NGOs with interest in Vietnamese

1. ECAL Enterprise (PG0162564-V)
21 Westlands Road
10400 Penang, Malaysia.

Tel: +6012 559 1905

Fax: +604 226 4534

2. Vietnamese Workers Support Office:

18 Westlands Road
10400 Penang
Tel: + 6042294413
Fax: + 6042284413

National Support Phone Line: 60174943467

3. Migrant Workers' Support Center(MWSC)
Church of Nativity of the Blessed Virgin Mary,
3972, Jalan New Ferry,
12100 Butterworth

4. Penang Office for Human Development,
2nd floor, Pusat Keuskupan Katolik,
290, Macalister Road,
14500 Penang
Tel: 6042273405
Fax: 6042283870
web site:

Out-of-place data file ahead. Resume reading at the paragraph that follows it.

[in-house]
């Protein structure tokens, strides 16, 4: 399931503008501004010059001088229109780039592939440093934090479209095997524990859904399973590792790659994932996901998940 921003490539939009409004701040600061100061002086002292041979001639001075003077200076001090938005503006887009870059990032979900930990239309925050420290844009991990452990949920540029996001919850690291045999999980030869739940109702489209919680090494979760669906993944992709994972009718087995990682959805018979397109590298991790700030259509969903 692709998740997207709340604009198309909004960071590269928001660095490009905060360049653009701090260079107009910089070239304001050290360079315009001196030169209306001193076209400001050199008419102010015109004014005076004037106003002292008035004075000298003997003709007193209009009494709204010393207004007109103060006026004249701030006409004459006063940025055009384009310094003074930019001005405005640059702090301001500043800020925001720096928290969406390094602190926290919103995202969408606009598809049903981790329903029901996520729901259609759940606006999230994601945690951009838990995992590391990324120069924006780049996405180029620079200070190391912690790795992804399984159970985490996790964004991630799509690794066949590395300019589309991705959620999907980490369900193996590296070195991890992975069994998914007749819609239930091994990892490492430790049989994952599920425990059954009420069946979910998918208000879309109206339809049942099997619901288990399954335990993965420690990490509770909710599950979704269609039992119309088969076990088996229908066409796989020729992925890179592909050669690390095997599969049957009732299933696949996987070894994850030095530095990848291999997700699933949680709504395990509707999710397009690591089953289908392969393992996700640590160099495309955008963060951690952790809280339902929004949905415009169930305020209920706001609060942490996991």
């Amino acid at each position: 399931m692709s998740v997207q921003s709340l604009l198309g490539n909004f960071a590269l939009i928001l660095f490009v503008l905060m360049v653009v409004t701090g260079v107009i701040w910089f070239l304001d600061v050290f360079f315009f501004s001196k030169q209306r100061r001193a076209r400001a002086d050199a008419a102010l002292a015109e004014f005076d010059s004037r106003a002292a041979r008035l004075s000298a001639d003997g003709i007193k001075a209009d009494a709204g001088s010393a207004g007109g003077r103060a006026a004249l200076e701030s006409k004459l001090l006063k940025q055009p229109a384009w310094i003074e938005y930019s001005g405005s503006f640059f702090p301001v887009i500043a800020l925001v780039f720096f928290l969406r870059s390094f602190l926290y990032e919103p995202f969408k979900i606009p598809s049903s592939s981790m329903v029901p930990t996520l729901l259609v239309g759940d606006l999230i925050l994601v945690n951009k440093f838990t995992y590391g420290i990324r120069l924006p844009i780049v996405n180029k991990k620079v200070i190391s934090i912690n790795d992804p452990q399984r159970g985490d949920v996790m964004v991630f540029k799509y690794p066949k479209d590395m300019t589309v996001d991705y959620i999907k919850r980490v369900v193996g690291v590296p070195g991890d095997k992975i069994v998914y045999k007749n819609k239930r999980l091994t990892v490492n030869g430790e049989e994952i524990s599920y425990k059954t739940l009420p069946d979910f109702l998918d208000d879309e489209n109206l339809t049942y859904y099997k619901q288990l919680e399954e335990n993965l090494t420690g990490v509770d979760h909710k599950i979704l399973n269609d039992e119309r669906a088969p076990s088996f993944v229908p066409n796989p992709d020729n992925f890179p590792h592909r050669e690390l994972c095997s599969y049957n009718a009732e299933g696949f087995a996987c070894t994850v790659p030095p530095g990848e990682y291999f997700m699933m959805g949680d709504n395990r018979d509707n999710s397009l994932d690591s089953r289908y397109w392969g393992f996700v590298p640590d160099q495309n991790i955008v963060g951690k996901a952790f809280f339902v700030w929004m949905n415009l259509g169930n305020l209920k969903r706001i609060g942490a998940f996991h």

Embassy of Vietnam
Embassy of Vietnam in Kuala Lumpur, Malaysia
No.4, Persiaran Stonor 50450
Kualar Lumpur
+603-2148 4036
+603-2141 4692
+603-2148 4534
+603-2148 4036 (Consular)
+603-2148 3270
Vietnamese Workers Support Office:

Related articles:

1. Mass for the Vietnamese in Penang Diocese,9-3-2008,
2. Bride dumped at matchmaking agency, The star online dated 11-4-2009,
6. Vietnam-Champa Relations and the Malay-Islam Regional Network in the 17th–19th Centuries, by Danny Wong Tze Ken, Associate professor in the Department of History, University of Malaya.

1 comment:

  1. Hi!I believe my ancestors were one of the early boat people from Vietnam starting with my great grandfather. He came here with a few of his friends who then migrated to Singapore. I would like to learn more about the early Vietnamese communities living in Malaysia. My grandmother is one of the last one in my family who is able to speak Vietnamese. Please email me at